Philip Stoten, from Scoop TV discusses inspection, metrology and industry trends including interconnecting data between machines with Dr. Subodh Kulkarni, President and CEO, CyberOptics. On location at APEX 2020 in San Diego, California.
PS: Hello, I’m Philip Stoten, I’m at APEX 2020 and I’m joined by Dr. Subodh Kulkarni from CyberOptics. Thanks for joining me Subodh. Always new stuff coming out from you guys, and I know that there’s more and more demand for inline solutions and you’ve got some technology there. Tell me a bit about what you’re doing at the moment.
SK: Thank you for the opportunity. We are pretty excited about the inline CMM, which stands for coordinate measuring machine functionality, that we have incorporated in our SQ3000™ platform. Basically now you can do not only SPI and AOI, but you can also do inline CMM at the same time. It means you don’t just give a pass/fail report, you actually give all the XYZ dimensions, and many customers, particularly the more demanding customers, want to know the measurements and how they can use those measurements to improve their process control. So they’re finding quite a bit of value in combining SPI, AOI and CMM in one tool, and that’s where we are getting a lot of traction. We’re pretty excited about that at the show.
PS: It’s a software addition that sits within each of those machines, or is it a hardware addition?
SK: The hardware is identical; it is all the software additions. When we are collecting data we have the raw images and we are doing the measurements. Now what we are doing is capturing all the summary measurements and keeping that, and then we use the software to do the XYZ measurements.
PS: When you’re using that data, obviously that data is very valuable for traceability which is one example, but also you’re using that data intelligently to influence processes before and after those machines. What kind of modifications or updates are you doing to those machines to improve performance?
SK: That’s a good question. For instance, in a micro LED kind of application, where micro LED dies are being placed on glass or plastic substrate, they really need to know if the dies are placed accurately because that is controlling your display resolution. And that’s where you really need the CMM functionality, to know what the exact dimensions are because that data gets used to feedback to the placement machine and they can actually adjust the placement on-the-fly. So in case the placement machine is going off, we are helping the placement machine in real-time to get back on to process right away.
PS: When we look at those kind of closed loops between various different machines, but beyond that, there is a software architecture required across all inspection and the way the different machines connect to each other. Is that something you are involved in and is that something that customers are demanding from you now?
SK: I wouldn’t say they are demanding, but it is getting there and we are providing a higher level architecture of all the connectivity tools and we are a part of the various industry forums where data is being freely exchanged back and forth. Customers like to see how the various pieces of data come together at a higher level so they can look at the overall yield and overall productivity. So definitely, things are moving there. But there is no one standard format that has been established for AI, for instance, so far. Different customers are experimenting with different things, and frankly sometimes, the connectivities can create some problems too, so customers can be reluctant to try to connect too much data and try to make too many inferences from that data.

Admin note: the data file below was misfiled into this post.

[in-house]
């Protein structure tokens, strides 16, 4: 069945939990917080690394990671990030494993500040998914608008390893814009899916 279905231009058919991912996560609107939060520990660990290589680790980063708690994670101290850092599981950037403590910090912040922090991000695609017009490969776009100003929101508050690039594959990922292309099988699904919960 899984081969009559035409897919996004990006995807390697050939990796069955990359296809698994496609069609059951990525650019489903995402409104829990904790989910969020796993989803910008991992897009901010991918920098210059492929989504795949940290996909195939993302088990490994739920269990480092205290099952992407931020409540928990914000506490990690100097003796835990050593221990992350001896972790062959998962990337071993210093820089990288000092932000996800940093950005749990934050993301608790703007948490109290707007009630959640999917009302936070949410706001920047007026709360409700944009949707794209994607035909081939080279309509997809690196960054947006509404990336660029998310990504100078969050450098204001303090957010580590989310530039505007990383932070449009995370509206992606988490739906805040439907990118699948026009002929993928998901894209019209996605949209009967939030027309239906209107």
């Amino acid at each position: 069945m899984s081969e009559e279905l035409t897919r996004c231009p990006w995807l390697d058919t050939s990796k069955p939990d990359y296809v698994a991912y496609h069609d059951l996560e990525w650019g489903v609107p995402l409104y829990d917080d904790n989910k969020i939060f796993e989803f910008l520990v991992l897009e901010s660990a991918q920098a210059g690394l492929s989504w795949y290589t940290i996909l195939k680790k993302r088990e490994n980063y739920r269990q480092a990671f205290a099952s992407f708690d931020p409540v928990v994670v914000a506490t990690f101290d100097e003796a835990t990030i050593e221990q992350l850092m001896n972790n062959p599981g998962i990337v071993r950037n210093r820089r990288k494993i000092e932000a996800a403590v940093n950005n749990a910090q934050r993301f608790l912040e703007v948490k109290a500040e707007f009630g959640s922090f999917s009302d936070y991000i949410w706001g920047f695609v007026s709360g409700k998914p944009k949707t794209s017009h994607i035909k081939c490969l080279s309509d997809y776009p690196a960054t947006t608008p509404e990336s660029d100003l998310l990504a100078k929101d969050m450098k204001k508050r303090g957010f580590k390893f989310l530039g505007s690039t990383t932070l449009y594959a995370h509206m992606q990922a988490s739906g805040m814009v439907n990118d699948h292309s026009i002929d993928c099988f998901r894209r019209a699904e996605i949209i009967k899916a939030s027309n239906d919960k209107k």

PS: If you’re going to rely on data for a decision you’ve got to absolutely make sure it’s right. I know you’ve got the CFX around your booth, so I know you’re involved in that, but what about working with other standards? I know SEMI have a new ELS standard specifically for the SMT industry. Are you working with all those different standards?
SK: Absolutely. I would say that more than half of our customers right now that are buying our SMT, AOI and SPI type of equipment, are semiconductor customers, either fabs themselves or OSAT’s. So we are definitely part of all the standards that the semi industry is needing. They actually do a little better job in the semi industry than the SMT industry in tying the different pieces of information together. I guess that comes from the heritage of the front-end fab where they have to do that kind of stuff, so they do a good job of connecting and looking at the data. The good part for the semi industry is also that the parts are very repetitious. That makes it a little easier to use and deploy AI tools in the semi industry. In SMT, as you know, we are dealing with everything from a capacitor, to an inductor, to all kinds of parts.
PS: There is a big mix and I think it’s interesting what you say because I think as a supplier but also an industry, we can learn from the semiconductor industry because they did invest a lot of money in connecting their equipment over the years.
SK: Yes, absolutely they have, and they are spending a lot right now. There is no doubt the semi and SMT industries are merging in the back-end right now. Many times, it is hard to know whether it is a semi application or SMT application these days.
PS: And it’s important with connectivity and what you do in terms of software that you can apply that to both. Thanks so much for stopping by, always a pleasure to chat. We’re at the start of the show, so I hope you have a great show and we’ll talk again soon.
SK: Thank you.